# Why do cities at high altitude regions have high atmospheric pressures?

Why do cities at high altitude regions, such as Lhasa, altitude 11995ft (3656 metre), have high atmospheric pressures such as 30.11inHg (101.97 kPa) in the weather report?

• Can you show an example of such a weather report? Jun 5, 2017 at 8:46
• 30.11 what? mm Hg, ft of water, grams per square thumb nail? What are your units?
– Fred
Jun 5, 2017 at 12:52
• @Michael just google 'Lhasa atmospheric pressure', you'll see it, friend Jun 5, 2017 at 14:21

The reason for this is that the reported value is the relative pressure and not the absolute pressure. If meteorological stations reported the absolute pressure, dependent on elevation, it would been really confusing. So air pressure is always adjusted to sea level.

This is also why your home barometer has to be adjusted to show the correct pressure depending on the altitude where you are.

Here are a link to the weather close to where I live. It is at 150 m elevation, https://www.yr.no/place/Norway/Buskerud/R%c3%b8yken/B%c3%b8dalen/hour_by_hour_detailed.html?spr=eng If you seek for Drammen you will see the green line showing the same pressure but the elevation there is close to sea level 10m or so.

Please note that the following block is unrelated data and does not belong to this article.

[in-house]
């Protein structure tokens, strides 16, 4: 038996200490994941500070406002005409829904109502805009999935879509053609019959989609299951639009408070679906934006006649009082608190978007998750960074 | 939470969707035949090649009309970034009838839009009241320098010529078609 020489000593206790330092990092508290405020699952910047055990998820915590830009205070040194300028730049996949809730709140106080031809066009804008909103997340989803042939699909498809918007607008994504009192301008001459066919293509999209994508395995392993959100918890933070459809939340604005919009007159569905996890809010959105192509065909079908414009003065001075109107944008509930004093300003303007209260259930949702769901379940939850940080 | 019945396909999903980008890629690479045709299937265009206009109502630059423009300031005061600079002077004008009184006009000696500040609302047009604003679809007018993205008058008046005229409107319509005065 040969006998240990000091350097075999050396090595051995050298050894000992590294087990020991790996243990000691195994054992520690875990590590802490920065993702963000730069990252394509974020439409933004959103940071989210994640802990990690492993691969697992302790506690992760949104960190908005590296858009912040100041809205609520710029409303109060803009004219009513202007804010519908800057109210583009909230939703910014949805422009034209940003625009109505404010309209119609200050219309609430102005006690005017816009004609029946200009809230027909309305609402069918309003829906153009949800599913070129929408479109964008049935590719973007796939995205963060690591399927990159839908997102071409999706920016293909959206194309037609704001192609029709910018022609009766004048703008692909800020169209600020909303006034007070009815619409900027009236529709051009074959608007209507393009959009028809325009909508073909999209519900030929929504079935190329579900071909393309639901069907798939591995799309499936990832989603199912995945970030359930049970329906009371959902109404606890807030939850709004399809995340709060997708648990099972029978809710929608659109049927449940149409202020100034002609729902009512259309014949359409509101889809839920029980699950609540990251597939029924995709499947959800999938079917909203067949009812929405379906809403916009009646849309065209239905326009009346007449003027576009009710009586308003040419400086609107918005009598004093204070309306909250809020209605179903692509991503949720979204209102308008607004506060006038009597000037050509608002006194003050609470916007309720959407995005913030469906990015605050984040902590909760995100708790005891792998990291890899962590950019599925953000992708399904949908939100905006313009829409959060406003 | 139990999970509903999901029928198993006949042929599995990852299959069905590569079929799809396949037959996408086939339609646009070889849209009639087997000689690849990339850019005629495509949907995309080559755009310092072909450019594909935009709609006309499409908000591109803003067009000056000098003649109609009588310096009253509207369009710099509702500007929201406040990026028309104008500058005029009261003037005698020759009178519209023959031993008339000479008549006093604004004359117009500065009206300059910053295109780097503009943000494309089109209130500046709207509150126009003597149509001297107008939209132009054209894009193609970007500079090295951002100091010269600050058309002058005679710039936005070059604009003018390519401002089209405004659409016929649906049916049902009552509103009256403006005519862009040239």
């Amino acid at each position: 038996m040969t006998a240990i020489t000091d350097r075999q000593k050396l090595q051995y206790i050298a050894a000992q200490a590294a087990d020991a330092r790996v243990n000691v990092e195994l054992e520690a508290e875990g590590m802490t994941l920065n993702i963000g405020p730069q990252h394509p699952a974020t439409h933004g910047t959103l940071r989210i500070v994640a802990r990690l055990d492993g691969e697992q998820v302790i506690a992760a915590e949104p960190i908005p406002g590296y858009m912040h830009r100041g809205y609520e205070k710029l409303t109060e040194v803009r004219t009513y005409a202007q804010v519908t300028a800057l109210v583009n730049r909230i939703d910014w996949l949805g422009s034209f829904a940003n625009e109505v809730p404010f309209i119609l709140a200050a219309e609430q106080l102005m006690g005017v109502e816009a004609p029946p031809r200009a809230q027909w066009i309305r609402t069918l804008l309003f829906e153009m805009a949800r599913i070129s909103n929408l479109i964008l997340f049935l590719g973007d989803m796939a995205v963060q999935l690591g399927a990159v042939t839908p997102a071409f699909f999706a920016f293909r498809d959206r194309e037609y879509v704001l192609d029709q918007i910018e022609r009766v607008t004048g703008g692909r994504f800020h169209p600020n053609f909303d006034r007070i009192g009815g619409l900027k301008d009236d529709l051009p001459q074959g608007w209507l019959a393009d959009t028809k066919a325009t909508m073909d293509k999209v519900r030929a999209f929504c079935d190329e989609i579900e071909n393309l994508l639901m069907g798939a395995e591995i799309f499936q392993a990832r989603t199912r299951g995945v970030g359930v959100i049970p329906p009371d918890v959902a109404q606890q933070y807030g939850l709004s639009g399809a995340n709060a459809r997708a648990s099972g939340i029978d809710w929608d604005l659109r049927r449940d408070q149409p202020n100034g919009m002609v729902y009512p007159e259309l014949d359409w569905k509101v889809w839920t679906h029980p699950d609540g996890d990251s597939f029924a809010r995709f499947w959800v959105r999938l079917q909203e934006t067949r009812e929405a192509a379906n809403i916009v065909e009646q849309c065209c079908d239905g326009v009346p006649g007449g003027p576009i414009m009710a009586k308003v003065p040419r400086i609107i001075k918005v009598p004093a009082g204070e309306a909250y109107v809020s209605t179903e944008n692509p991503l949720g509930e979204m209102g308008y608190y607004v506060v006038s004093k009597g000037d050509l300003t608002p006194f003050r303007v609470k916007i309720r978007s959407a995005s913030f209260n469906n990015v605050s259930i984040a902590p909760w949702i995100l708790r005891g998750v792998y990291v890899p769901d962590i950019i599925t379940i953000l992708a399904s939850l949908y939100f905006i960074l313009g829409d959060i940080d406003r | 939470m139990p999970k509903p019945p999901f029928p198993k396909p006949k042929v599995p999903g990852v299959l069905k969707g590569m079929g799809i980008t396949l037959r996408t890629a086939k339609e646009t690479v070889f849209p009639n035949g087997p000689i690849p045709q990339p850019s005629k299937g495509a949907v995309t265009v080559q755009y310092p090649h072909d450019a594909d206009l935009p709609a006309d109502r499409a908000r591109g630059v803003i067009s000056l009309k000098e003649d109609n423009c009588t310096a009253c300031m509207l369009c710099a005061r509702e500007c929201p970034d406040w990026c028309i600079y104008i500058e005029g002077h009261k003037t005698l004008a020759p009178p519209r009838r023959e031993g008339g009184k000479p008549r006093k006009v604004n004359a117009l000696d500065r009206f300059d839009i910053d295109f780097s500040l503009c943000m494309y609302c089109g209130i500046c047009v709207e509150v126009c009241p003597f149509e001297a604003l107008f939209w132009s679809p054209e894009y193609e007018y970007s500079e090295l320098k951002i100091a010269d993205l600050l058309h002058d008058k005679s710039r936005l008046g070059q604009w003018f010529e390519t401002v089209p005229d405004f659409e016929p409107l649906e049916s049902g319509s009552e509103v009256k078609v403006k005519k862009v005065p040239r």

• Thanks for your answer! But I don't quite understand why reporting the real pressure confusing. And if I want to see the real pressure where should I look at? And one more question, if I want to calculate the air density of a certain place, which air pressure should I use, the real pressure or the relative pressure? Thanks again! Jun 5, 2017 at 14:29
• if you want to calculate air density then you use the real air pressure or as the correct name is the absolute pressure.i did google lhasa atmospheric pressure just now and the air pressure there was 1012 mb.the reason meteorologists use relative pressure is to make it simpler to collect and prosess data from a wide range of weather stations,if all stations barometers are calibrated to sea level it will be less numbers to handle. Jun 5, 2017 at 15:01
• if the elevation is known there is some fine pressure calculators on the net where you input the relative air pressure and your elevation to get the absolute pressure. Jun 5, 2017 at 15:17
• I just found it. Solved my problem. Thanks for your help! Jun 5, 2017 at 15:53
• keisan.casio.com/exec/system/1224575267 is one such calculation, just in case others are looking. Rule of thumb: 1 inch of pressure loss for every 1000 feet of elevation.
– user967
Jun 5, 2017 at 16:10